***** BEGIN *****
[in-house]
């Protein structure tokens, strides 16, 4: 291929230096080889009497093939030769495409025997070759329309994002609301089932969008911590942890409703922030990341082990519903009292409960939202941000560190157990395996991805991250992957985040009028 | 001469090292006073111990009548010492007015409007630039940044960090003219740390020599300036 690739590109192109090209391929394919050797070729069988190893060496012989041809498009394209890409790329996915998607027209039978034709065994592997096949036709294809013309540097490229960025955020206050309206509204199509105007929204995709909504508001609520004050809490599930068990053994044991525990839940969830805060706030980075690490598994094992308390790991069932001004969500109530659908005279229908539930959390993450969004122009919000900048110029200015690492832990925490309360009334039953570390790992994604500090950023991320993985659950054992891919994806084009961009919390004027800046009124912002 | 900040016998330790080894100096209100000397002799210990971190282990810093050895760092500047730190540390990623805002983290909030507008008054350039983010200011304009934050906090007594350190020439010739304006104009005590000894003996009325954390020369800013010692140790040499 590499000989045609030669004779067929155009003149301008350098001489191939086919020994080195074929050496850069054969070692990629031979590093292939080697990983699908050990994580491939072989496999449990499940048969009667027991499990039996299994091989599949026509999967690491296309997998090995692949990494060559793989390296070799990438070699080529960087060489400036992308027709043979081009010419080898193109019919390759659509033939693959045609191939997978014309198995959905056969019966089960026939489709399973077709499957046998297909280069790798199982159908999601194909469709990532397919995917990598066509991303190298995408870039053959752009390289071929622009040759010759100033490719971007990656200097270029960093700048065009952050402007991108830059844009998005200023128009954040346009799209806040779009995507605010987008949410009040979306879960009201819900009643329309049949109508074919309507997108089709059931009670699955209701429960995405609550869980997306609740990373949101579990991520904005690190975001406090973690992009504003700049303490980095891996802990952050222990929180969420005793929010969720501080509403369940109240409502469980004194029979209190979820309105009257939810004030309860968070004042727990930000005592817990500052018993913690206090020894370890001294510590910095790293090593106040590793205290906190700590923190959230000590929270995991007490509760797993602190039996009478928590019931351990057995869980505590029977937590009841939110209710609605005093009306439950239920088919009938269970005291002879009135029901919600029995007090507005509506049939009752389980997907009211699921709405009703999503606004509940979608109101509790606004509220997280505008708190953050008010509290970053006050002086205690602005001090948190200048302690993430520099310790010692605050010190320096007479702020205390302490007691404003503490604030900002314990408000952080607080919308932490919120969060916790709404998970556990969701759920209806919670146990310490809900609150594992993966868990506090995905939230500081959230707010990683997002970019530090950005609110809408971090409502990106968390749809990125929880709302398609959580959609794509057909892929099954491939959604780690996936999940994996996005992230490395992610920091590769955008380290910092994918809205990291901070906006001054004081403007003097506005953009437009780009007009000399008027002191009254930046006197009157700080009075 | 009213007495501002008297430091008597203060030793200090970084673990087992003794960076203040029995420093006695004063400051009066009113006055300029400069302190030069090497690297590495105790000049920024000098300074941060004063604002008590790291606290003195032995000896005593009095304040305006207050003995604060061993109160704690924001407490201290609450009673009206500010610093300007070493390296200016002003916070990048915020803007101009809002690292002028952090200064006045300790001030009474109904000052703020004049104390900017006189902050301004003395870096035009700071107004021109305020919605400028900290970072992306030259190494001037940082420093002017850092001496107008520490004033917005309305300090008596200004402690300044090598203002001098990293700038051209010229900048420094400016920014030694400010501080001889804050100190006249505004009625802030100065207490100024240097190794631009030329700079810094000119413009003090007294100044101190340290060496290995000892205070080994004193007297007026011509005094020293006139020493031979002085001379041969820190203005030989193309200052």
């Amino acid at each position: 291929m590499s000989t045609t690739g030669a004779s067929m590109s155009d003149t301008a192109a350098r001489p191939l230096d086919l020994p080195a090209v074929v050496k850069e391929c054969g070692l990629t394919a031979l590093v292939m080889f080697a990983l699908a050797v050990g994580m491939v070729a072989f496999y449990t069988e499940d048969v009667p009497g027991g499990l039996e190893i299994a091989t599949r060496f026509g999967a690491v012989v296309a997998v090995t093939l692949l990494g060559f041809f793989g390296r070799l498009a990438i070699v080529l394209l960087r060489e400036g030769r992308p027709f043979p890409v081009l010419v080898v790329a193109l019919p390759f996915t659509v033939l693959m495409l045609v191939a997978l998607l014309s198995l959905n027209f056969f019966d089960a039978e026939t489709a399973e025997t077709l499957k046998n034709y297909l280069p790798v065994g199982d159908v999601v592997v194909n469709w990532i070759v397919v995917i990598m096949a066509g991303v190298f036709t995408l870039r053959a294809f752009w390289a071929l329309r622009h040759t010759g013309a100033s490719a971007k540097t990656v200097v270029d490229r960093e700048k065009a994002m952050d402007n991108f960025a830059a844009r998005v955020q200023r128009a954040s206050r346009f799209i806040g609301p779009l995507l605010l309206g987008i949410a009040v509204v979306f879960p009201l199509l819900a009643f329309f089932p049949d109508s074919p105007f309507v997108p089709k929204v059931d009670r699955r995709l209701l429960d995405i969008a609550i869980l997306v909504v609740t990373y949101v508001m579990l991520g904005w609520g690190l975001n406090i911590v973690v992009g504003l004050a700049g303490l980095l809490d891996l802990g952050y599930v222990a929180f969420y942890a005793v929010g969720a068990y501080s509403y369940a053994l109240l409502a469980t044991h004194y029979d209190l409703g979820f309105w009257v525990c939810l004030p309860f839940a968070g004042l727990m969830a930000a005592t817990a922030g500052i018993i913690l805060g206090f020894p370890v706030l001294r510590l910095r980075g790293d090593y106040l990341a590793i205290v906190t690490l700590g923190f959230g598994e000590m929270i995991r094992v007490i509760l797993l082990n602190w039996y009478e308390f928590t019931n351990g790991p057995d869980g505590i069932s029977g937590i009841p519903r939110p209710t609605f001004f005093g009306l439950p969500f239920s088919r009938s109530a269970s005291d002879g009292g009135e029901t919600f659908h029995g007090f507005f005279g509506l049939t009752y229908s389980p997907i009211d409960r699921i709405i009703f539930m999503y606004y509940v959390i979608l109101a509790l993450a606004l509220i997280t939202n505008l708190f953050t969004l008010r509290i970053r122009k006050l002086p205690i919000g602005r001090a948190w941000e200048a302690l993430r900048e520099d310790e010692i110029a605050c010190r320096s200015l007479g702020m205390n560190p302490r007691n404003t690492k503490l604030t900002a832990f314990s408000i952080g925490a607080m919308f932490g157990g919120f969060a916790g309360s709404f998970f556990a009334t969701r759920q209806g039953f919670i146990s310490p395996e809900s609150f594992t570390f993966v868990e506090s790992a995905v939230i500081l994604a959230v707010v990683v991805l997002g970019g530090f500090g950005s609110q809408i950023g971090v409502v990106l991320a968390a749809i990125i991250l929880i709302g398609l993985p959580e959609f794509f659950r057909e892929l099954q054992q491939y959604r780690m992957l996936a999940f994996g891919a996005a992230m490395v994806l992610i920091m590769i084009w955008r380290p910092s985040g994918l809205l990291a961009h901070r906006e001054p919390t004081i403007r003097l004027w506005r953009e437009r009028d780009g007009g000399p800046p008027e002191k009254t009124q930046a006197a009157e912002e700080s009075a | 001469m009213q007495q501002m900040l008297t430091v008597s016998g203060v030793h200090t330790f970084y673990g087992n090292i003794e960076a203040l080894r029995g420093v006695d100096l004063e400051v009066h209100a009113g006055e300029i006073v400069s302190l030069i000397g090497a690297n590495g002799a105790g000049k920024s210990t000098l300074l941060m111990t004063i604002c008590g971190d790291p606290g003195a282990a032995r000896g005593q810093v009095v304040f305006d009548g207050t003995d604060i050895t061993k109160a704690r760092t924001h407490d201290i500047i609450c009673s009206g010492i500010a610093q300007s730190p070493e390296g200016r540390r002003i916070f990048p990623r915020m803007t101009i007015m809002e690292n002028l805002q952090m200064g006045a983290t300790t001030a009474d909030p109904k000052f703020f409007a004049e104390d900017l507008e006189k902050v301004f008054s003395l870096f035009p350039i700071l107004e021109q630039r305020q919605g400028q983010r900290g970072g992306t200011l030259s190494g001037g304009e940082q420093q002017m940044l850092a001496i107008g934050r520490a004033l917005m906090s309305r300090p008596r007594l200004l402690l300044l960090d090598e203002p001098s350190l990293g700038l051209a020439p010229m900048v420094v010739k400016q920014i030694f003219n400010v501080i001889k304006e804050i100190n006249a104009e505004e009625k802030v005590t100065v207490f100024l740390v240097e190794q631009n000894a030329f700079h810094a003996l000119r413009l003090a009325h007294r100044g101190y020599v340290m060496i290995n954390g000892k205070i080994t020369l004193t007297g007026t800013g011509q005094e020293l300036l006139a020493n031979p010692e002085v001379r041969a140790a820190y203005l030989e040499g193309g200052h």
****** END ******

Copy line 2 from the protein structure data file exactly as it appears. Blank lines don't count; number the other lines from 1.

């Protein structure tokens, strides 16, 4: 291929230096080889009497093939030769495409025997070759329309994002609301089932969008911590942890409703922030990341082990519903009292409960939202941000560190157990395996991805991250992957985040009028 | 001469090292006073111990009548010492007015409007630039940044960090003219740390020599300036 690739590109192109090209391929394919050797070729069988190893060496012989041809498009394209890409790329996915998607027209039978034709065994592997096949036709294809013309540097490229960025955020206050309206509204199509105007929204995709909504508001609520004050809490599930068990053994044991525990839940969830805060706030980075690490598994094992308390790991069932001004969500109530659908005279229908539930959390993450969004122009919000900048110029200015690492832990925490309360009334039953570390790992994604500090950023991320993985659950054992891919994806084009961009919390004027800046009124912002 | 900040016998330790080894100096209100000397002799210990971190282990810093050895760092500047730190540390990623805002983290909030507008008054350039983010200011304009934050906090007594350190020439010739304006104009005590000894003996009325954390020369800013010692140790040499 590499000989045609030669004779067929155009003149301008350098001489191939086919020994080195074929050496850069054969070692990629031979590093292939080697990983699908050990994580491939072989496999449990499940048969009667027991499990039996299994091989599949026509999967690491296309997998090995692949990494060559793989390296070799990438070699080529960087060489400036992308027709043979081009010419080898193109019919390759659509033939693959045609191939997978014309198995959905056969019966089960026939489709399973077709499957046998297909280069790798199982159908999601194909469709990532397919995917990598066509991303190298995408870039053959752009390289071929622009040759010759100033490719971007990656200097270029960093700048065009952050402007991108830059844009998005200023128009954040346009799209806040779009995507605010987008949410009040979306879960009201819900009643329309049949109508074919309507997108089709059931009670699955209701429960995405609550869980997306609740990373949101579990991520904005690190975001406090973690992009504003700049303490980095891996802990952050222990929180969420005793929010969720501080509403369940109240409502469980004194029979209190979820309105009257939810004030309860968070004042727990930000005592817990500052018993913690206090020894370890001294510590910095790293090593106040590793205290906190700590923190959230000590929270995991007490509760797993602190039996009478928590019931351990057995869980505590029977937590009841939110209710609605005093009306439950239920088919009938269970005291002879009135029901919600029995007090507005509506049939009752389980997907009211699921709405009703999503606004509940979608109101509790606004509220997280505008708190953050008010509290970053006050002086205690602005001090948190200048302690993430520099310790010692605050010190320096007479702020205390302490007691404003503490604030900002314990408000952080607080919308932490919120969060916790709404998970556990969701759920209806919670146990310490809900609150594992993966868990506090995905939230500081959230707010990683997002970019530090950005609110809408971090409502990106968390749809990125929880709302398609959580959609794509057909892929099954491939959604780690996936999940994996996005992230490395992610920091590769955008380290910092994918809205990291901070906006001054004081403007003097506005953009437009780009007009000399008027002191009254930046006197009157700080009075 | 009213007495501002008297430091008597203060030793200090970084673990087992003794960076203040029995420093006695004063400051009066009113006055300029400069302190030069090497690297590495105790000049920024000098300074941060004063604002008590790291606290003195032995000896005593009095304040305006207050003995604060061993109160704690924001407490201290609450009673009206500010610093300007070493390296200016002003916070990048915020803007101009809002690292002028952090200064006045300790001030009474109904000052703020004049104390900017006189902050301004003395870096035009700071107004021109305020919605400028900290970072992306030259190494001037940082420093002017850092001496107008520490004033917005309305300090008596200004402690300044090598203002001098990293700038051209010229900048420094400016920014030694400010501080001889804050100190006249505004009625802030100065207490100024240097190794631009030329700079810094000119413009003090007294100044101190340290060496290995000892205070080994004193007297007026011509005094020293006139020493031979002085001379041969820190203005030989193309200052």